David Brider (davidbrider) wrote,
David Brider

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That was the EasterCon that was.

Sarah and I, as usual, spent the weekend at EasterCon.

EasterCon used to be the annual convention of the British Science Fiction Association, but is now the annual British National Science Fiction Convention. As the name suggests, it happens at Easter (although the first few actually took place over the Whitsun holiday, back in the days when you could call a holiday Whitsun and people would actually understand what you meant...), normally in a different city each year (this year's was in London - specifically at the Park Inn Hotel near Heathrow), with programming starting part way through Good Friday and running until late on Monday (a closing ceremony normally takes place at about 4:00pm on the Monday, but this is followed by the Dead Dog Party*). Although it's affiliated to the BSFA, it's not actually run by them; rather, each year, a different committee takes on running the convention, the committee that will run any particular EasterCon normally (or at least tradtionally) being decided at a bid session at the EasterCon two years previously. The committee for this year's one, known as Dysprosium (because it's the 66th EasterCon, and Dysprosium is the 66th element on the periodic table...we're nothing if not science geeks), was formed after the EasterCon two years ago, at which there was no bid for this year's one, so a group of us got together and decided that there bally well ought to be one. I say us, because huntingospray and I were both involved, Sarah as hotel liaison and myself handling memberships.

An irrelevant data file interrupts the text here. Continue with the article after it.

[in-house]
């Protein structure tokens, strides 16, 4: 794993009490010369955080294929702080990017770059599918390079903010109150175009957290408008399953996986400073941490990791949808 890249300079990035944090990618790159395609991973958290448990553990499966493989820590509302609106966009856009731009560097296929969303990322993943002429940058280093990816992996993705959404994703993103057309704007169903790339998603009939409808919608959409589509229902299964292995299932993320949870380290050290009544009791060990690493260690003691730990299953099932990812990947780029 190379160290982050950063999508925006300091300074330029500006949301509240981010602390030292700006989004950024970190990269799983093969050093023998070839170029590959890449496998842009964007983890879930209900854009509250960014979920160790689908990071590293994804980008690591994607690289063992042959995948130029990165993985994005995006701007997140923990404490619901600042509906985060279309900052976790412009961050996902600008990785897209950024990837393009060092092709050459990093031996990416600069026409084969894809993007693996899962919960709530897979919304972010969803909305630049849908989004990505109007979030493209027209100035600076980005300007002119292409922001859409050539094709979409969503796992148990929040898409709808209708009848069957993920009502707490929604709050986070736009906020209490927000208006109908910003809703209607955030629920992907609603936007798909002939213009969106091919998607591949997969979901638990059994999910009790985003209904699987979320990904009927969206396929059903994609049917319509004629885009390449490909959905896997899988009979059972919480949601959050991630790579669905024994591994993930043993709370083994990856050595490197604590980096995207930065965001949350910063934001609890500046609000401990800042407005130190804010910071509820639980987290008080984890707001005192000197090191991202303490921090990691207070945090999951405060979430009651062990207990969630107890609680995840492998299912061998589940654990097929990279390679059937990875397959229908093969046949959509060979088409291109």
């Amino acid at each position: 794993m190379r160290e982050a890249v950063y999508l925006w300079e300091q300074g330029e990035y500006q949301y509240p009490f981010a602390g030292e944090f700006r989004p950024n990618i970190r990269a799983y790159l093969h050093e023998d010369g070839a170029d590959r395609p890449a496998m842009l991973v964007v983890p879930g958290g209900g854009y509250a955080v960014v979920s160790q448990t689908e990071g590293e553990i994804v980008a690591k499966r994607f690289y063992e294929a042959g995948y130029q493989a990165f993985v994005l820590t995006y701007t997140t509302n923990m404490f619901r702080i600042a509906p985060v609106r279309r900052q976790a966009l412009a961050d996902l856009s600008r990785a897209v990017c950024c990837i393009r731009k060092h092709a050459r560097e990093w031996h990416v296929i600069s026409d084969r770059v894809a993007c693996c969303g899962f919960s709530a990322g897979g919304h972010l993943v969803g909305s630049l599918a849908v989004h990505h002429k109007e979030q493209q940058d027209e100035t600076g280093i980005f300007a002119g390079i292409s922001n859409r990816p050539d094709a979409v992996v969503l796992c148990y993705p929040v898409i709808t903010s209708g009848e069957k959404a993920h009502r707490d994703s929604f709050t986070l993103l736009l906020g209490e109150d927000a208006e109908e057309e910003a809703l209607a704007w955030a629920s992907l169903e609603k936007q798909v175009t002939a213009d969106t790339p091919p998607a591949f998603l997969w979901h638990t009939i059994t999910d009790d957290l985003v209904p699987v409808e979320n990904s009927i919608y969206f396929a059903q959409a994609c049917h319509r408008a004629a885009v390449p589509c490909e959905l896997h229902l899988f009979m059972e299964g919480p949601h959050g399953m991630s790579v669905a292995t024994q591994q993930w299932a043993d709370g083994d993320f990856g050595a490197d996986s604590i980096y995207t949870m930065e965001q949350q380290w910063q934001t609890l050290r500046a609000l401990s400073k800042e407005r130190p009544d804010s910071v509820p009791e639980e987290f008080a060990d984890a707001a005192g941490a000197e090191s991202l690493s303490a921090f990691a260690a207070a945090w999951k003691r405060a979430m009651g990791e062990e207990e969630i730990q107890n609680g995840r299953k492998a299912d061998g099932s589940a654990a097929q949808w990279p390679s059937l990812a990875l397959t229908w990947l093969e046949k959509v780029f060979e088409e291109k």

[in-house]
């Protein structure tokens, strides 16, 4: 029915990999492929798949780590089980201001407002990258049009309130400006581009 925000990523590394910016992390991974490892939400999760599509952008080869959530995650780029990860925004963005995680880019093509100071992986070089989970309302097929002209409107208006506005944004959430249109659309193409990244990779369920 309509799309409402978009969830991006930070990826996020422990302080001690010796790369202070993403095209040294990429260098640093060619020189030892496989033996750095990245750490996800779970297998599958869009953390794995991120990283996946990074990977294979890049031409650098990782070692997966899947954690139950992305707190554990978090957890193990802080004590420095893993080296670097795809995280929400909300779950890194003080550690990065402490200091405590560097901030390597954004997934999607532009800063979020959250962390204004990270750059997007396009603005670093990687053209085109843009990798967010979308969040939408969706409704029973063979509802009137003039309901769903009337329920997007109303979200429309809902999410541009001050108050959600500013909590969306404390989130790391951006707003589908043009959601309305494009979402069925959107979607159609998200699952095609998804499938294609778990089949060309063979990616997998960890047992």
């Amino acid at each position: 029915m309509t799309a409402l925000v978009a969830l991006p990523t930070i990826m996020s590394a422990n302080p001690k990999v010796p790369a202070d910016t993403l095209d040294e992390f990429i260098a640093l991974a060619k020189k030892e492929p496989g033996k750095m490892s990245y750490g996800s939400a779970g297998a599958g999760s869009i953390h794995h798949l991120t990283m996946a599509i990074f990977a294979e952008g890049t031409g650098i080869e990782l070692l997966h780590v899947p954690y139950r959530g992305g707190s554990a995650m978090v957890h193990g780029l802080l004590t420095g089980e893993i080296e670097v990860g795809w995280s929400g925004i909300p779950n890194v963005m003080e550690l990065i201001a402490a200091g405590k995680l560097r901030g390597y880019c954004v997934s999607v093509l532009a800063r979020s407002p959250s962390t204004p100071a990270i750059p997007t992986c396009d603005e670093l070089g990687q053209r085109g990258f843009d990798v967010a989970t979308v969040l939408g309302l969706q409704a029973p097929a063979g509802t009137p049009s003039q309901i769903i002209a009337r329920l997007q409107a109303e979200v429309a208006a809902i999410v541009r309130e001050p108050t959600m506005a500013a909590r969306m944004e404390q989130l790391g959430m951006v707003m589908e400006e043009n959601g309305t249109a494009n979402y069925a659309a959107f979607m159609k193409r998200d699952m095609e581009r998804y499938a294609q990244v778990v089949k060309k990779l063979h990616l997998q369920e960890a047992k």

I've been attending EasterCons regularly since Orbital in 2008 (only missing out on LX in 2009), and I think Sarah started joining me for Illustrious in 2011 (she may conceivably have been at Odyssey in 2010), and I found this one of the most enjoyable I've been to. EasterCon is primarily a literary-based convention still, although it acknowledges and celebrates science fiction in all media, and so the guests of honour tend to be writers or artists (with a fan guest of honour as well, and sometimes a science guest too). There's less of the feeling that you get at media conventions, particularly the "big" ones, of the guests being "them" and the attendees being "us," with a separating wall between the two. Rather, we're all in it together. Although there are signing sessions at which the guests will happily scribble on whatever books and other items you've brought with you, you can also socialise with them at the bar (if you're the sort of person who socialises easily).

Various items include panel discussions, book readings, guest of honour interviews, workshops, evening entertainments (this year we had, perhaps obviously, Professor Elemental). One would probably need a time turner to successfully attend all the items one finds interesting, so there's always a bit of compromise, in addition to which if you're anything like me you normally find yourself flagging after sitting on more than three successive items and need a break. In addition, it's quite possible to decide to go to so many items that you realise that you haven't left time for food.